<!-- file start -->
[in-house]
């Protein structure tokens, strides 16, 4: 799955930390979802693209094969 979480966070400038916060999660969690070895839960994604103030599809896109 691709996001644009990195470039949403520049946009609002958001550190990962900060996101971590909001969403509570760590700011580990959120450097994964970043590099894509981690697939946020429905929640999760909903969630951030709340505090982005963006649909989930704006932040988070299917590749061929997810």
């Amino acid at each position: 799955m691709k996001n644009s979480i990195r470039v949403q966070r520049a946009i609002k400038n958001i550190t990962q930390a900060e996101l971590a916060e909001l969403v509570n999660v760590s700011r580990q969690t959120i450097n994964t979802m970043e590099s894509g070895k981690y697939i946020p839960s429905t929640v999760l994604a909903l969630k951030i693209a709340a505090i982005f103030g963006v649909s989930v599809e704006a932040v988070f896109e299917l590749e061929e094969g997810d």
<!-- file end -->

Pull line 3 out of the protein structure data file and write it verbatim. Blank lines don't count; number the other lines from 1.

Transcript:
């Amino acid at each position: 799955m691709k996001n644009s979480i990195r470039v949403q966070r520049a946009i609002k400038n958001i550190t990962q930390a900060e996101l971590a916060e909001l969403v509570n999660v760590s700011r580990q969690t959120i450097n994964t979802m970043e590099s894509g070895k981690y697939i946020p839960s429905t929640v999760l994604a909903l969630k951030i693209a709340a505090i982005f103030g963006v649909s989930v599809e704006a932040v988070f896109e299917l590749e061929e094969g997810d």